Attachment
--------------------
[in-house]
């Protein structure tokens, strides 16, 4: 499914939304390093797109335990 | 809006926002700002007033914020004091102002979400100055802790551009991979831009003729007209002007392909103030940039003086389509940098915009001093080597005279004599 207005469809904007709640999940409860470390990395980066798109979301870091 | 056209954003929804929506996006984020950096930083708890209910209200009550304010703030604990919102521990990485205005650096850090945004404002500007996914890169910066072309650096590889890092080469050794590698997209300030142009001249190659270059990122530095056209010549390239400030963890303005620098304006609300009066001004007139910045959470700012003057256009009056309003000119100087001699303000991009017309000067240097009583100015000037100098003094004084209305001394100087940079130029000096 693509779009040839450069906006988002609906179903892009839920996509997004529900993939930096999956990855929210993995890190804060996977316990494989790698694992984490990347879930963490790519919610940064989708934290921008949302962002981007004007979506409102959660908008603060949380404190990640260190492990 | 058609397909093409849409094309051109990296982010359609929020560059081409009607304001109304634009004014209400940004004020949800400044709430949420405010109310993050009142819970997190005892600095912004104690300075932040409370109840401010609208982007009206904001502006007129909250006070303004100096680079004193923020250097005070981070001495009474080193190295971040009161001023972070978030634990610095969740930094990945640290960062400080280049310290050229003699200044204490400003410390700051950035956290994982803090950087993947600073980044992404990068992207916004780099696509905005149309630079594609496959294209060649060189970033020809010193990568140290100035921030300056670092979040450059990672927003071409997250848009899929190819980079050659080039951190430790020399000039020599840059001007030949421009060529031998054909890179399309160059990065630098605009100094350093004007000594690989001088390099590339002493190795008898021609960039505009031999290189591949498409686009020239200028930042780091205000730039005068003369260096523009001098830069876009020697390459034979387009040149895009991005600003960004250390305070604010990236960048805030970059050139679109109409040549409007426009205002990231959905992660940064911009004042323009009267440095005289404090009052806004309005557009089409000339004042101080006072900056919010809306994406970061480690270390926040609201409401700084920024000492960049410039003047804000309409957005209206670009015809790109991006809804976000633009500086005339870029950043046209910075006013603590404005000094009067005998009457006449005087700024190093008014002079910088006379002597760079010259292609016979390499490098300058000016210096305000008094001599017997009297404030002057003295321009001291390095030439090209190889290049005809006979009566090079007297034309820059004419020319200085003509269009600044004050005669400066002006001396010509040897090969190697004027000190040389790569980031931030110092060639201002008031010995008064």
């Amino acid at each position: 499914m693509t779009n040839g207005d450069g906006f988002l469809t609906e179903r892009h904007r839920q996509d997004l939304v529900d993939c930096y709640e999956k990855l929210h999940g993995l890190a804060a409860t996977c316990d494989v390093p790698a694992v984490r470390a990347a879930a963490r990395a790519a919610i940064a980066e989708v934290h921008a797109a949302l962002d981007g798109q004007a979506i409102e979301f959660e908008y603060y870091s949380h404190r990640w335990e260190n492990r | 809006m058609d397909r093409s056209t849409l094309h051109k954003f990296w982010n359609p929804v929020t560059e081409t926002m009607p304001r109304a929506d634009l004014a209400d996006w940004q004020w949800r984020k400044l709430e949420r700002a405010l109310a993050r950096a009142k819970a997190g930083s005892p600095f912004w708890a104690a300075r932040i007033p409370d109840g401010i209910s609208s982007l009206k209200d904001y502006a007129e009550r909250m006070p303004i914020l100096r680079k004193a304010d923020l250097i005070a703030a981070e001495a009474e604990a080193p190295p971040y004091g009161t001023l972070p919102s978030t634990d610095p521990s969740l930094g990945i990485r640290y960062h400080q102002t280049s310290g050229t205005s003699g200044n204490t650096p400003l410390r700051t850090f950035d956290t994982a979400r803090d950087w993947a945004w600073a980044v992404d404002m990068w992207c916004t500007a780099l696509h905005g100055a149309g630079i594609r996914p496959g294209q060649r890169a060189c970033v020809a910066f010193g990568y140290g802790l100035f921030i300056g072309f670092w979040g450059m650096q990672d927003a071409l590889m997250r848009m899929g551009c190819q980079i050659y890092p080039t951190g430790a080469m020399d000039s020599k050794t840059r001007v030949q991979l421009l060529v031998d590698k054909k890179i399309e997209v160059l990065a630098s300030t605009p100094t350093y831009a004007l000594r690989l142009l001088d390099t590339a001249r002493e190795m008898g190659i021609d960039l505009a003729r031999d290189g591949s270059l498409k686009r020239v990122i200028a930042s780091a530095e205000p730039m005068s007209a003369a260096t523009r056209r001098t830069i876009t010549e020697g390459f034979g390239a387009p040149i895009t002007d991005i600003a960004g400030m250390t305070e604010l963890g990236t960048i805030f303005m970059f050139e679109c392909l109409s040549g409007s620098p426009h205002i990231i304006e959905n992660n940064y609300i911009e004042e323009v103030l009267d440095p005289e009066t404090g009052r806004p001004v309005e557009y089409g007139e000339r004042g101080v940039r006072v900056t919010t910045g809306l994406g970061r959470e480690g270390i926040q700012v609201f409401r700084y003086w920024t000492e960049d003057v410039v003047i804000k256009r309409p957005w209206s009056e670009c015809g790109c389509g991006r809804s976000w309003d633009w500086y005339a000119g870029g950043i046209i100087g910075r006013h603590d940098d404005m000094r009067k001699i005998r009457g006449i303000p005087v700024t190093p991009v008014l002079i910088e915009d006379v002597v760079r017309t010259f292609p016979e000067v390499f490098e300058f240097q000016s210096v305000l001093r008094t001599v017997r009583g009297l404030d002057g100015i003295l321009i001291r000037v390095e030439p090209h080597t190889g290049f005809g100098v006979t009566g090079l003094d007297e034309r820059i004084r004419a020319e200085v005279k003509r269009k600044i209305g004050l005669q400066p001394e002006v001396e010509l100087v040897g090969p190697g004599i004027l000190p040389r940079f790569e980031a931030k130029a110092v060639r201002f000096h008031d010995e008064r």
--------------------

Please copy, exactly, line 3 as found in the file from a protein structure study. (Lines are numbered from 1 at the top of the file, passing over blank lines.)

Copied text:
């Amino acid at each position: 499914m693509t779009n040839g207005d450069g906006f988002l469809t609906e179903r892009h904007r839920q996509d997004l939304v529900d993939c930096y709640e999956k990855l929210h999940g993995l890190a804060a409860t996977c316990d494989v390093p790698a694992v984490r470390a990347a879930a963490r990395a790519a919610i940064a980066e989708v934290h921008a797109a949302l962002d981007g798109q004007a979506i409102e979301f959660e908008y603060y870091s949380h404190r990640w335990e260190n492990r | 809006m058609d397909r093409s056209t849409l094309h051109k954003f990296w982010n359609p929804v929020t560059e081409t926002m009607p304001r109304a929506d634009l004014a209400d996006w940004q004020w949800r984020k400044l709430e949420r700002a405010l109310a993050r950096a009142k819970a997190g930083s005892p600095f912004w708890a104690a300075r932040i007033p409370d109840g401010i209910s609208s982007l009206k209200d904001y502006a007129e009550r909250m006070p303004i914020l100096r680079k004193a304010d923020l250097i005070a703030a981070e001495a009474e604990a080193p190295p971040y004091g009161t001023l972070p919102s978030t634990d610095p521990s969740l930094g990945i990485r640290y960062h400080q102002t280049s310290g050229t205005s003699g200044n204490t650096p400003l410390r700051t850090f950035d956290t994982a979400r803090d950087w993947a945004w600073a980044v992404d404002m990068w992207c916004t500007a780099l696509h905005g100055a149309g630079i594609r996914p496959g294209q060649r890169a060189c970033v020809a910066f010193g990568y140290g802790l100035f921030i300056g072309f670092w979040g450059m650096q990672d927003a071409l590889m997250r848009m899929g551009c190819q980079i050659y890092p080039t951190g430790a080469m020399d000039s020599k050794t840059r001007v030949q991979l421009l060529v031998d590698k054909k890179i399309e997209v160059l990065a630098s300030t605009p100094t350093y831009a004007l000594r690989l142009l001088d390099t590339a001249r002493e190795m008898g190659i021609d960039l505009a003729r031999d290189g591949s270059l498409k686009r020239v990122i200028a930042s780091a530095e205000p730039m005068s007209a003369a260096t523009r056209r001098t830069i876009t010549e020697g390459f034979g390239a387009p040149i895009t002007d991005i600003a960004g400030m250390t305070e604010l963890g990236t960048i805030f303005m970059f050139e679109c392909l109409s040549g409007s620098p426009h205002i990231i304006e959905n992660n940064y609300i911009e004042e323009v103030l009267d440095p005289e009066t404090g009052r806004p001004v309005e557009y089409g007139e000339r004042g101080v940039r006072v900056t919010t910045g809306l994406g970061r959470e480690g270390i926040q700012v609201f409401r700084y003086w920024t000492e960049d003057v410039v003047i804000k256009r309409p957005w209206s009056e670009c015809g790109c389509g991006r809804s976000w309003d633009w500086y005339a000119g870029g950043i046209i100087g910075r006013h603590d940098d404005m000094r009067k001699i005998r009457g006449i303000p005087v700024t190093p991009v008014l002079i910088e915009d006379v002597v760079r017309t010259f292609p016979e000067v390499f490098e300058f240097q000016s210096v305000l001093r008094t001599v017997r009583g009297l404030d002057g100015i003295l321009i001291r000037v390095e030439p090209h080597t190889g290049f005809g100098v006979t009566g090079l003094d007297e034309r820059i004084r004419a020319e200085v005279k003509r269009k600044i209305g004050l005669q400066p001394e002006v001396e010509l100087v040897g090969p190697g004599i004027l000190p040389r940079f790569e980031a931030k130029a110092v060639r201002f000096h008031d010995e008064r």